Universidad de Almería (SPAIN)
About this paper:
Appears in: ICERI2012 Proceedings
Publication year: 2012
Pages: 3935-3940
ISBN: 978-84-616-0763-1
ISSN: 2340-1095
Conference name: 5th International Conference of Education, Research and Innovation
Dates: 19-21 November, 2012
Location: Madrid, Spain
The Content and Language Integrated Learning (CLIL) initiative has experienced a considerable growth and is being integrated into curricula all across Europe (Lasagabaster, et al, 2010). Although this teaching approach has been mainly practiced in basic educational levels, it is currently being displaced to Universities. The implementation of the EHEA and the increasing need to attract students from third countries have speed the processes of language policies implementation in many of the Spanish Higher Education institutions.
This study stands at the University of Almería (Spain), a Spanish monolingual province where in 2009, a Plurilingualism Promotion Plan was approved to enhance the teaching of courses from different disciplines in a foreign language.

A group of 62 students (49 women [79.3%] and 13 men [20.9%]) out of 87 (70 women [80.6%] and 17 men [19.4%]) enrolled in the subject Psychometrics in the 2011/2012 academic year and participated in the experience. Their ages ranged from 20 to 37 with an average age of 22.69 and a standard deviation of 2.8.

Following our prior experiences (López, 2011; Salaberri, Sánchez and López, 2012), we offered students the possibility to make a short film in English in order to get extra marks. The short film should be based on a comment appeared in Nature magazine on March 22nd (Bardin, 2012). They were encouraged to use the material provided and the contents they had assimilated in the subject to develop the short.

Students suggested the professor to create virtual forums in WebCT platform in order to self organize the task. As a result, eight forums (general, direction, script writers, following-up, filming, acting, edition and technical) were created to allow students to self-organize the short creation. Additionally, they self-distributed in each team work and made up roles to accomplish the task. The day the short was presented publicly, the following-up team work provided the professor with an assessment report of the development of the task. They created their own assessment system and they graded the rest of their mates by the use of three dimensions (attendance, participation and objectives achievement) and providing specific information about individual performances.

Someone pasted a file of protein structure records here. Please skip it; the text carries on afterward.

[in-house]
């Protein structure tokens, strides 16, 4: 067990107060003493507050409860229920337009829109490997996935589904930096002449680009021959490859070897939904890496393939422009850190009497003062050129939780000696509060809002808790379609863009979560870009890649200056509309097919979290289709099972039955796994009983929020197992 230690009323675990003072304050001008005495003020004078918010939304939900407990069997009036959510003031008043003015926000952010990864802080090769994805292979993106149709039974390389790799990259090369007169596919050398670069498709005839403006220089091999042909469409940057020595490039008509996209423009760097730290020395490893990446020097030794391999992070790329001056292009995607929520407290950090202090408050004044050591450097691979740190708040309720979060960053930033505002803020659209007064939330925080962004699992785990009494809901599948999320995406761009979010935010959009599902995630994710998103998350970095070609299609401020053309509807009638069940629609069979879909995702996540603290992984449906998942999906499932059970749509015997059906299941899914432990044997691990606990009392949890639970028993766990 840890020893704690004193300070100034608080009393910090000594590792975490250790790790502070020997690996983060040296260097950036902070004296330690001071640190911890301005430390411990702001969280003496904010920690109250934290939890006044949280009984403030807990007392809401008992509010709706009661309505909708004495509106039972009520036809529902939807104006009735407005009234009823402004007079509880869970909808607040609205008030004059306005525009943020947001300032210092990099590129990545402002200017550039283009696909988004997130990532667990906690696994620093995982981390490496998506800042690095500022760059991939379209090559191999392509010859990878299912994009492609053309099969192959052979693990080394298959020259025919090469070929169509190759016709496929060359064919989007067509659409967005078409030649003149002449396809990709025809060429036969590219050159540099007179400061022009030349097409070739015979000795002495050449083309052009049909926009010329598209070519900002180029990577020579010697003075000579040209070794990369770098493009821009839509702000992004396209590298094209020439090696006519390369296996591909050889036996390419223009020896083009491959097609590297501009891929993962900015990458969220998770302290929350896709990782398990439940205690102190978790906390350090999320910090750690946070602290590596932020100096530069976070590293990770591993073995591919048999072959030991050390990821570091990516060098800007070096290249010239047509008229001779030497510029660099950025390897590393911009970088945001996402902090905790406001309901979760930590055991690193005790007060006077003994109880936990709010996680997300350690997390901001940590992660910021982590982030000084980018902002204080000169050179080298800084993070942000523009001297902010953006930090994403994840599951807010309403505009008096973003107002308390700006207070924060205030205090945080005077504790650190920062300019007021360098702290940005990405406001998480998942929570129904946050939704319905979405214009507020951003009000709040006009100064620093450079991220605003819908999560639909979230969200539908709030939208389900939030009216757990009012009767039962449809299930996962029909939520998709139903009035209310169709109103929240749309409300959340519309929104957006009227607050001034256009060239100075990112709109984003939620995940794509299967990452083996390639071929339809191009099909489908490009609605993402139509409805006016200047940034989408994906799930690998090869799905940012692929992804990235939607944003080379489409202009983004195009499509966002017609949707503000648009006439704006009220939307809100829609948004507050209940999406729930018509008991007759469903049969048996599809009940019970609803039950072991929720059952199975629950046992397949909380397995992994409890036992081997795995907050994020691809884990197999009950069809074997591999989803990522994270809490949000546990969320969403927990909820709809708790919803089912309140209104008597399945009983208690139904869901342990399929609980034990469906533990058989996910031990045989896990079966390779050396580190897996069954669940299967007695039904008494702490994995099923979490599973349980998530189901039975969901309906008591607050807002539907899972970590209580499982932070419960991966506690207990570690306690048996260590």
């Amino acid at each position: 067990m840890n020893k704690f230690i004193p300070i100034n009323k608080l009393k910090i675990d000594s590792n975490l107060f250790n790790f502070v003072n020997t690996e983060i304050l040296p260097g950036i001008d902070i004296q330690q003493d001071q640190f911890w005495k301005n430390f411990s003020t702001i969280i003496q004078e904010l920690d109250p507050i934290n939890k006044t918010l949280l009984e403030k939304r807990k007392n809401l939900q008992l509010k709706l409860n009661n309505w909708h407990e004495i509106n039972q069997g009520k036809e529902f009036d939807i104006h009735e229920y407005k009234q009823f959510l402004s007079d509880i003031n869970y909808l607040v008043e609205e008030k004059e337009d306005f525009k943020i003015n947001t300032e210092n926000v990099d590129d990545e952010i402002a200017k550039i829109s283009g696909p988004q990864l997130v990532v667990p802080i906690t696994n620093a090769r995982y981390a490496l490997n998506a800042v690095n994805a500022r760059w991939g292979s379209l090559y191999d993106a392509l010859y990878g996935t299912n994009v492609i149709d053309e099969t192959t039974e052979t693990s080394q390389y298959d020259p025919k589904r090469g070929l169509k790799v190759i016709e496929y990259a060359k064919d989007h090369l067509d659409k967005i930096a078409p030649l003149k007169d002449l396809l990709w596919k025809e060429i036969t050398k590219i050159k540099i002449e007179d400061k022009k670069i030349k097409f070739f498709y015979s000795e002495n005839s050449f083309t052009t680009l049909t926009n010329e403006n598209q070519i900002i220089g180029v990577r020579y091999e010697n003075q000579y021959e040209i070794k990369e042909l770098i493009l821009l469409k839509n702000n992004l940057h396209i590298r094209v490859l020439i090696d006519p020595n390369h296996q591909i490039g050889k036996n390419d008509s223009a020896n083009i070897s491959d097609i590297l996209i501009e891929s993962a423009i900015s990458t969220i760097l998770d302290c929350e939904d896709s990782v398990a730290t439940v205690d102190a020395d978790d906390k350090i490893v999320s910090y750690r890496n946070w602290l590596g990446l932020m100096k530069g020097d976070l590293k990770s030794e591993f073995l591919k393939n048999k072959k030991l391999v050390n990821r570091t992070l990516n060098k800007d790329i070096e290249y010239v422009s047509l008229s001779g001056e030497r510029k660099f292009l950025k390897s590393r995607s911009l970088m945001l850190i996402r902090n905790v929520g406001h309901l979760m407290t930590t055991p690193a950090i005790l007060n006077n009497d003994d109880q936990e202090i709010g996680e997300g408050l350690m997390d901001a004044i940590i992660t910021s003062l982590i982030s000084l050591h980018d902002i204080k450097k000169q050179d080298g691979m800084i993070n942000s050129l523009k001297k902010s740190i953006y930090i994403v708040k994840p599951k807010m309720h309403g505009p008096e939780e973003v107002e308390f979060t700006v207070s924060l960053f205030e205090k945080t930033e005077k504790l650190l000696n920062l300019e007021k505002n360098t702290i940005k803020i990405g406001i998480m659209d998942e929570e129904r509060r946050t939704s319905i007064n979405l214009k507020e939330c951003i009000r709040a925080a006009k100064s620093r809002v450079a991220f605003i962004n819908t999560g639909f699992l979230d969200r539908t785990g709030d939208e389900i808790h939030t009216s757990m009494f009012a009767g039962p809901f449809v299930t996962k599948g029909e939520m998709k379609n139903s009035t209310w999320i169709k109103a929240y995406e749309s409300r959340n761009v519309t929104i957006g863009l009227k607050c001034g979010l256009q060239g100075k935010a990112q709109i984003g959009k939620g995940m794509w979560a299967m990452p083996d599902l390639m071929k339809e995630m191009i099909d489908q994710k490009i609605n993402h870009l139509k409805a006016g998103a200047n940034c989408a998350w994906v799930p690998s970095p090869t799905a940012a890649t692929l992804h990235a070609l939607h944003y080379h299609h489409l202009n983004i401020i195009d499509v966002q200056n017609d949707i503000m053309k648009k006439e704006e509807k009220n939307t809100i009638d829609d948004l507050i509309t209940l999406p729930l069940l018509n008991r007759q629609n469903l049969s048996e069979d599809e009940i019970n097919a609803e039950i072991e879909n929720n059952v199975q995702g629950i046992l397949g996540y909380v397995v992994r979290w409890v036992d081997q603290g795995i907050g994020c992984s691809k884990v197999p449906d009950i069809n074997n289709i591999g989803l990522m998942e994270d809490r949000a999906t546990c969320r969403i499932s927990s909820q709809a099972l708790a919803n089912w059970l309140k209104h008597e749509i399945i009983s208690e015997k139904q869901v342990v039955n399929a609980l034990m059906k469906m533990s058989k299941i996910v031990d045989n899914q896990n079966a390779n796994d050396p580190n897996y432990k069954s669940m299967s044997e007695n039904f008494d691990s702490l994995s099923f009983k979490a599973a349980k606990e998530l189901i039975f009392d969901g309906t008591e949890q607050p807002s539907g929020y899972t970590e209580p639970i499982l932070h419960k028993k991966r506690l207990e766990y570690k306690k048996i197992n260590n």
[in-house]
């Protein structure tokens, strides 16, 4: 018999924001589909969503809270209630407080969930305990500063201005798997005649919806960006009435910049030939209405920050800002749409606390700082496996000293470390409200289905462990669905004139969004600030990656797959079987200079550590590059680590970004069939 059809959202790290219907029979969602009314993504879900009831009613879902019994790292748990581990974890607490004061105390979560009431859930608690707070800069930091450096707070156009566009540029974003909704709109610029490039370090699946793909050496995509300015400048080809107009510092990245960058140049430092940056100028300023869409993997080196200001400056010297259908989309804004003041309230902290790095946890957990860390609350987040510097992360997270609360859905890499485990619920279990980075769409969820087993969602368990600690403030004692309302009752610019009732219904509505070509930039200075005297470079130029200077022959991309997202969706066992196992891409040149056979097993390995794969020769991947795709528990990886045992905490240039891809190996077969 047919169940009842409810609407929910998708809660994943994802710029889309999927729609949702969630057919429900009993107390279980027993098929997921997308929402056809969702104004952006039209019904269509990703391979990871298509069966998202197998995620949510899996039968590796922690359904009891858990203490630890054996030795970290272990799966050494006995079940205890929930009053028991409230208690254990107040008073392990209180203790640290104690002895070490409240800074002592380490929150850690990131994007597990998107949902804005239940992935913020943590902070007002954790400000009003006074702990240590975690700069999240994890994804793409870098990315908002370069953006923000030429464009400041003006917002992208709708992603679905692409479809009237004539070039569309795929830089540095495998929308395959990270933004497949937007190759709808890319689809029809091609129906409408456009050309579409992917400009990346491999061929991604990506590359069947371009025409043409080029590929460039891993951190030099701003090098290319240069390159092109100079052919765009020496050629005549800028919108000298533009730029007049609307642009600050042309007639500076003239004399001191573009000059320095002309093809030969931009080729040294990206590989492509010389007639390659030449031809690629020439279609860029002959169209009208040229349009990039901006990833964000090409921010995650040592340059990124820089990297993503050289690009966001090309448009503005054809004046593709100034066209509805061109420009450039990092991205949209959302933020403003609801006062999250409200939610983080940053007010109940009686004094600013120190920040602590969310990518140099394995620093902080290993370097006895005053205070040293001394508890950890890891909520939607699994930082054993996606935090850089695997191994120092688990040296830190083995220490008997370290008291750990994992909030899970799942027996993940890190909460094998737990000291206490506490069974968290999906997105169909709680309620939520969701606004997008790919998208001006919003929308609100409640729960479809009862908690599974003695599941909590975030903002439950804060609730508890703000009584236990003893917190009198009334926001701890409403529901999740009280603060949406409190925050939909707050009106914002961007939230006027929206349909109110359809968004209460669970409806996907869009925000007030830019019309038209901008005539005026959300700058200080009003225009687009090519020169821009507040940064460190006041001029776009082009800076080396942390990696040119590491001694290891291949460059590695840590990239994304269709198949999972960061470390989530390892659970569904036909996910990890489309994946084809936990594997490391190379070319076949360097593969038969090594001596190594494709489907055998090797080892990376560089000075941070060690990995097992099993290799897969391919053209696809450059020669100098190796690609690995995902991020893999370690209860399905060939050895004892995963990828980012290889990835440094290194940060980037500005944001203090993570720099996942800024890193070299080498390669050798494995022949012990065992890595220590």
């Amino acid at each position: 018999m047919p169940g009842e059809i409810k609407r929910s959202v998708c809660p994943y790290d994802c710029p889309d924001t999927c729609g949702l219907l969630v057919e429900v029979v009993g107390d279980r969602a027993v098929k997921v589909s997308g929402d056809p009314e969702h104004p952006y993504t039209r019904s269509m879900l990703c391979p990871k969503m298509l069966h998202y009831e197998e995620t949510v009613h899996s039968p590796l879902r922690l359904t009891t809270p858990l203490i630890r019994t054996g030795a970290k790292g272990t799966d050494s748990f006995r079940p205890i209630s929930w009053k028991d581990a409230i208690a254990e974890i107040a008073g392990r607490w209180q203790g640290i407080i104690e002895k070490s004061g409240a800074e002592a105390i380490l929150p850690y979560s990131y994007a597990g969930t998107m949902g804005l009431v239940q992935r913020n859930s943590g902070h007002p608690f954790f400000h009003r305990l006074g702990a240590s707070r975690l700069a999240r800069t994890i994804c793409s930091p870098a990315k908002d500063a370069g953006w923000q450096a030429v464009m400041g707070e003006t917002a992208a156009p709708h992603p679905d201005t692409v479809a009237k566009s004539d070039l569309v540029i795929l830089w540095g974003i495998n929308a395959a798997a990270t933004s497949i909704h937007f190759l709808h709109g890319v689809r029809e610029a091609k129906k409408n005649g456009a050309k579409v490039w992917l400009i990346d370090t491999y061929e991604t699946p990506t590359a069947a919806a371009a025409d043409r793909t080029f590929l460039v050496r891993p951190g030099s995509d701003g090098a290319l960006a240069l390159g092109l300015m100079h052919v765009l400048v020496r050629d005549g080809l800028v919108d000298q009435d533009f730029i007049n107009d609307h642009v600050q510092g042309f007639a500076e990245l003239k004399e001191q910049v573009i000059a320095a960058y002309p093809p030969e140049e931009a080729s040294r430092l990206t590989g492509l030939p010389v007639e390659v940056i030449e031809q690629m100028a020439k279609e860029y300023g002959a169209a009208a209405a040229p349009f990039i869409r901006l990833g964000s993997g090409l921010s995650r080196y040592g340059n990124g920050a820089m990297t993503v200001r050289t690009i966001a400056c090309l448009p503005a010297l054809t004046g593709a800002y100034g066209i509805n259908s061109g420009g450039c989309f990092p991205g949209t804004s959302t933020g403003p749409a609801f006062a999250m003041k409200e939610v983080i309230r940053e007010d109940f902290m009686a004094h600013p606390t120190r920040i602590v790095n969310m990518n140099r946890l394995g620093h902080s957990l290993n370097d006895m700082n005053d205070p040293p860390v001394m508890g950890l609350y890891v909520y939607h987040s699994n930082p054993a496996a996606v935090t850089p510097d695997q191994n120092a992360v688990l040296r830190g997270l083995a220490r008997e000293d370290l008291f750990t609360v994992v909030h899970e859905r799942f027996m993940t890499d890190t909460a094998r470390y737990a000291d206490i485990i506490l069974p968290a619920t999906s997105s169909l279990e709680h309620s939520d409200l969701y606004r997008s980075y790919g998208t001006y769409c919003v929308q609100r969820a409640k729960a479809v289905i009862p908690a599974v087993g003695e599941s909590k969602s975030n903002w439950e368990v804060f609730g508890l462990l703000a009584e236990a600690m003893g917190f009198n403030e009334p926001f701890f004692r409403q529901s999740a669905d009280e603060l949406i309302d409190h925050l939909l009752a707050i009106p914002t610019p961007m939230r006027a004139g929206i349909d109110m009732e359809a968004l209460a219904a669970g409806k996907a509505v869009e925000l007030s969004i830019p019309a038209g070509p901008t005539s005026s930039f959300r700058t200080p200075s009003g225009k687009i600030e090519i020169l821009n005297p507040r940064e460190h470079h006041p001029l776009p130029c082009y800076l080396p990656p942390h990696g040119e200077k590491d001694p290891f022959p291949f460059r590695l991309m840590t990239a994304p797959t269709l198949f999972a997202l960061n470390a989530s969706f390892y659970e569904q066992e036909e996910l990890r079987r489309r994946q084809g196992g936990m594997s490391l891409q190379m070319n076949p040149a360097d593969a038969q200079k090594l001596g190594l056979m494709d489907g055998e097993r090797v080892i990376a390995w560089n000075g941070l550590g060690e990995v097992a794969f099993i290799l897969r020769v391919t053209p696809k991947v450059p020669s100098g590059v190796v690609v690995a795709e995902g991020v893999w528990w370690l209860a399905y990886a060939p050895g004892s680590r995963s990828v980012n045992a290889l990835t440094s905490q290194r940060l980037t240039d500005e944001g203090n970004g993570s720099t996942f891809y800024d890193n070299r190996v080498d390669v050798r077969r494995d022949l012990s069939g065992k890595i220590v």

Students taking part in this experience achieved the course objectives using a second language. The most important observation was that students developed their own organization structure and their own assessment system. Additionally, our experience is an example of the usefulness of multimodal resources to facilitate the parallel acquisition of content and language in the university setting.

Bardin, J. (2012, 22 March) “Making connections”, Nature, 483, 394-396. doi: 10.1038/483394a
Lasagabaster, D. and Y. Ruiz de Zarobe (Ed.) (2010). CLIL in Spain. Implementation, Results and Teacher Training. Cambridge Scholars Publishing. Newcastle.
López, J. (2011). Experiences encouraging creativity and team work in a content and language integrated learning framework at university. In I. Candel, L. Gómez, & A. López, ICERI2011 Proceedings CD (pp. 5543-5551). Valencia: International Association of Technology, Education and Development.
Salaberri, S., Sánchez, M. M., & López, J. (2012). CLIL experiences in higher education: an innovative practice in the psychology classroom. Oral communication presented in the II International Round Table on CLIL Programs. Universidad Autónoma de Barcelona.
Content and Language Integrated Learning, university, self-assessment, filming.